And pension provision is becoming increasingly unequal. Those heading for wealthy retirements include members of final salary or defined benefit schemes, public sector employees and senior company executives. But the state is becoming more generous to the worst-off, so the biggest losers are middle and lower-middle earners.

For the next 10 years, average pensioners' incomes relative to the workforce will be higher than 20 years ago. But those retiring in 15 to 25 years will suffer unless something is done to help them.

These inequalities, says the report, could lead to civil unrest. The losers in this lottery will be a powerful political force, given the growing numbers of elderly. They are likely to lobby and vote for "quick fix" solutions, rather than the intelligently planned changes Turner would like to see.

Other types of saving

Individuals own non-pension savings and other assets totalling £1,150bn, compared with pension funds and entitlements worth £1,800bn. Some of these non-pension savings are being earmarked for retirement, but the report argues that they will make only a modest difference to most people. Housing assets are much bigger and more equally distributed, but the outlook for prices is uncertain, those with least pension rights have the smallest houses and some value may be diverted to pay for long-term care.

Mr Turner concludes: "We find that while housing assets will clearly be an important source of retirement income for some people, they cannot be considered as providing a general and sufficient solution."

Barriers to a voluntary system

When the Turner report was first commissioned, it was assumed that its main purpose was to weigh up the pros and cons of compelling people to save. In the end, it turned out to have a much wider remit.

Mr Turner focuses on the poor incentives in private pensions, as well as highlighting the complexity of pensions and the lack of trust in both financial advisers and pension providers - all of which work against a voluntary savings system. The report also seizes on the lack of understanding and interest in pensions.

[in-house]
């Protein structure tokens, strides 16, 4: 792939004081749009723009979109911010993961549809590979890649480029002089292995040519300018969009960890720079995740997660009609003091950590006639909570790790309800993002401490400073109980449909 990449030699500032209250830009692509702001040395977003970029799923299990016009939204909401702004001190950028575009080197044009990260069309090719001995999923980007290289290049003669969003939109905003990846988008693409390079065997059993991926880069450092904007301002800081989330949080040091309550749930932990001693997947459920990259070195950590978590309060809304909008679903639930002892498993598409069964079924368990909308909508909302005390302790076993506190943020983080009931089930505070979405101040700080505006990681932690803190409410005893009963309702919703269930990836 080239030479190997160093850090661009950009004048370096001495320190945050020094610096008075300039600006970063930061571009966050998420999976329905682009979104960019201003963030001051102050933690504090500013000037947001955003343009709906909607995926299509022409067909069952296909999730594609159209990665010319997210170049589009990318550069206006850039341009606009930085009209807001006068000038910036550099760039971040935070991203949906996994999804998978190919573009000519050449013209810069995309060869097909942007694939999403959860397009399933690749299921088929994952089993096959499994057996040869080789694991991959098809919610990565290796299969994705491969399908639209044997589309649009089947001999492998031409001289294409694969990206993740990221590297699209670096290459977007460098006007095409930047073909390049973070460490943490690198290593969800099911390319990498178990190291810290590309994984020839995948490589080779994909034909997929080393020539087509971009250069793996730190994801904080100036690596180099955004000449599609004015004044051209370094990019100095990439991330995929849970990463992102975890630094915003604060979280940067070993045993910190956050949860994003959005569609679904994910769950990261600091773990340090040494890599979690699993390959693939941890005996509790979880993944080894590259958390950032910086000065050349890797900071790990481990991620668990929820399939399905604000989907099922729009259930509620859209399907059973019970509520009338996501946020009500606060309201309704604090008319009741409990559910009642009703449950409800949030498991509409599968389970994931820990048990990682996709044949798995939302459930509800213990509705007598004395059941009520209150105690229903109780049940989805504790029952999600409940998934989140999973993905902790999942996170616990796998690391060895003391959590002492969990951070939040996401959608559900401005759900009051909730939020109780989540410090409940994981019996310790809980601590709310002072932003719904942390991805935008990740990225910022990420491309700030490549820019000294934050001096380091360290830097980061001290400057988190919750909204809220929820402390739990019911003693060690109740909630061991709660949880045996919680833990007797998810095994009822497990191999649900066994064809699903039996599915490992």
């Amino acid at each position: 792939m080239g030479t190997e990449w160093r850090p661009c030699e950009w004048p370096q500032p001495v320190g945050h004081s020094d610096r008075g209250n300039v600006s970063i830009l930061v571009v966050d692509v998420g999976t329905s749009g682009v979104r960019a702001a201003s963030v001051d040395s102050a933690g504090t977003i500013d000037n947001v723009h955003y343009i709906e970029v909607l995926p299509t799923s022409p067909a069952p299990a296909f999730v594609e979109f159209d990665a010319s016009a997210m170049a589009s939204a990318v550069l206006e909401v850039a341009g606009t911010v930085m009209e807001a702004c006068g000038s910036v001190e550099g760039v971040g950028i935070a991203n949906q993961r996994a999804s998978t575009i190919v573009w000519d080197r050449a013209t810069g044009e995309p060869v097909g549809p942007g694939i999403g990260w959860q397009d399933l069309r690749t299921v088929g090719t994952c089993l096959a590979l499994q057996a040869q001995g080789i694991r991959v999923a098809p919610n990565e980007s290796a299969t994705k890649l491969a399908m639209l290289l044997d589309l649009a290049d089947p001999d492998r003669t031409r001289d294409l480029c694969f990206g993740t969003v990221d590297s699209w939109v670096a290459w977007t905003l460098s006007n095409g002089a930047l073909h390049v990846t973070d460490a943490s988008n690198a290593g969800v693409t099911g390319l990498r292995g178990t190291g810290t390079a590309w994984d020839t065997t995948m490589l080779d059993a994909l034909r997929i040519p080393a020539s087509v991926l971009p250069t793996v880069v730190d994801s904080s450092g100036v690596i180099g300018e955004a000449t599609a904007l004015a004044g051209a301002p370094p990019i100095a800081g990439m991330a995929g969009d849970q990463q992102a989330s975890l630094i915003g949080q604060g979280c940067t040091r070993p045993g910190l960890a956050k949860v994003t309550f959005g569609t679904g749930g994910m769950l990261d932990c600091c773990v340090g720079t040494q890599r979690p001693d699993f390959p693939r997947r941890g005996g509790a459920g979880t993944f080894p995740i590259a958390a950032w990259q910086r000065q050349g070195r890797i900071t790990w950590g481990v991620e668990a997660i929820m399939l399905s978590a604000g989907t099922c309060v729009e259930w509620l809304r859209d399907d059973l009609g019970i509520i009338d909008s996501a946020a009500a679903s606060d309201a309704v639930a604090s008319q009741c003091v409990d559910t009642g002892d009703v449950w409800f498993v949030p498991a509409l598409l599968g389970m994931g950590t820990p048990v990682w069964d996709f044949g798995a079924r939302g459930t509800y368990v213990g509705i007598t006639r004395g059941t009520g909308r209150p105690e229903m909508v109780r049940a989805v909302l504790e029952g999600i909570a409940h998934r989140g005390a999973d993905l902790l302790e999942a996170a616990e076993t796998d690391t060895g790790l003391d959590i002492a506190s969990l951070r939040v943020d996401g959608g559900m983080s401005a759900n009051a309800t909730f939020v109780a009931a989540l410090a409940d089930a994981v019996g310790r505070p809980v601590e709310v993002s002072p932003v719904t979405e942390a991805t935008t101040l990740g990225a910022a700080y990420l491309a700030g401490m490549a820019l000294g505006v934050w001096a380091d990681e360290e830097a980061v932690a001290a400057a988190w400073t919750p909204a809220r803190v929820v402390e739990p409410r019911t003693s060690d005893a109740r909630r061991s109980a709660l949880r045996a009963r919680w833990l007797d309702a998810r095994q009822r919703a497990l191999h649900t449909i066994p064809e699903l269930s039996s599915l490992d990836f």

Mr Turner also touches on the fact that while the pension credit system incentivises some people, it discourages many others from saving. He concluded that "unless latest government incentives can produce significant change in behaviour, it is unlikely that the present voluntary system, combined with the present state system, will solve the problems we face".

A tough choice

Having concluded that either the voluntary system or the state pension must be overhauled, or that we must give in and introduce a greater degree of compulsion, the report evaluates these three options.

To revitalise voluntarism, Mr Turner suggests that employer contributions would have to be increased, tax incentives and education improved, or costs would have to come down. He stops short of recommending which combination, if any, of these options might provide the solution.

Mr Turner believes that Australia is the only country which provides a truly useful comparison for compulsory savings, but points out that since compulsion was introduced more than a decade ago, the savings rate has plunged.

The third option - to overhaul the state pension - would come at a cost. For the Government to raise the basic state pension significantly, it would have to increase taxes significantly too - a sure-fire vote loser.

Mr Turner will publish recommendations next autumn.

Women's pensions

Women pensioners are significantly poorer than their male counterparts. The reflects the fact that they have lower pay rates and lower average earnings and do more part-time work, as well as the fact that most women have received pension income through their husbands. The report calls for the system to be reformed so that most women accrue pension entitlements, both state and private, in their own right.